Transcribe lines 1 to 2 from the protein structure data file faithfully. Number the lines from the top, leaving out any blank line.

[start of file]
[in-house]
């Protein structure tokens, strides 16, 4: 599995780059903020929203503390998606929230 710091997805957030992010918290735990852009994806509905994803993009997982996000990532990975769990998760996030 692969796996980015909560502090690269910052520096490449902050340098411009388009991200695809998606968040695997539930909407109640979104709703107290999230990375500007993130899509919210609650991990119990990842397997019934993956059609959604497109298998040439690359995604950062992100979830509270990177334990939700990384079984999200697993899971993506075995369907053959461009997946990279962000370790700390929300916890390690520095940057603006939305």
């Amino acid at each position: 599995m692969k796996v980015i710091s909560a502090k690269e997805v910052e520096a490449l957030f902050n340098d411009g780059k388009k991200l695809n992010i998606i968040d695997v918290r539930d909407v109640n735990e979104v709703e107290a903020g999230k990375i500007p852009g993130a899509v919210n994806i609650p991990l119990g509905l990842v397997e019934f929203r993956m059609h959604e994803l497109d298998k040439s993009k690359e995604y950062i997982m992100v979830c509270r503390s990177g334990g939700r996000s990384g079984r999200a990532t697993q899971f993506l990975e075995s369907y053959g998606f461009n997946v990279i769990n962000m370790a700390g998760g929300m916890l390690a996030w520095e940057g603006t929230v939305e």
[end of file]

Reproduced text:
[in-house]
């Protein structure tokens, strides 16, 4: 599995780059903020929203503390998606929230 710091997805957030992010918290735990852009994806509905994803993009997982996000990532990975769990998760996030 692969796996980015909560502090690269910052520096490449902050340098411009388009991200695809998606968040695997539930909407109640979104709703107290999230990375500007993130899509919210609650991990119990990842397997019934993956059609959604497109298998040439690359995604950062992100979830509270990177334990939700990384079984999200697993899971993506075995369907053959461009997946990279962000370790700390929300916890390690520095940057603006939305």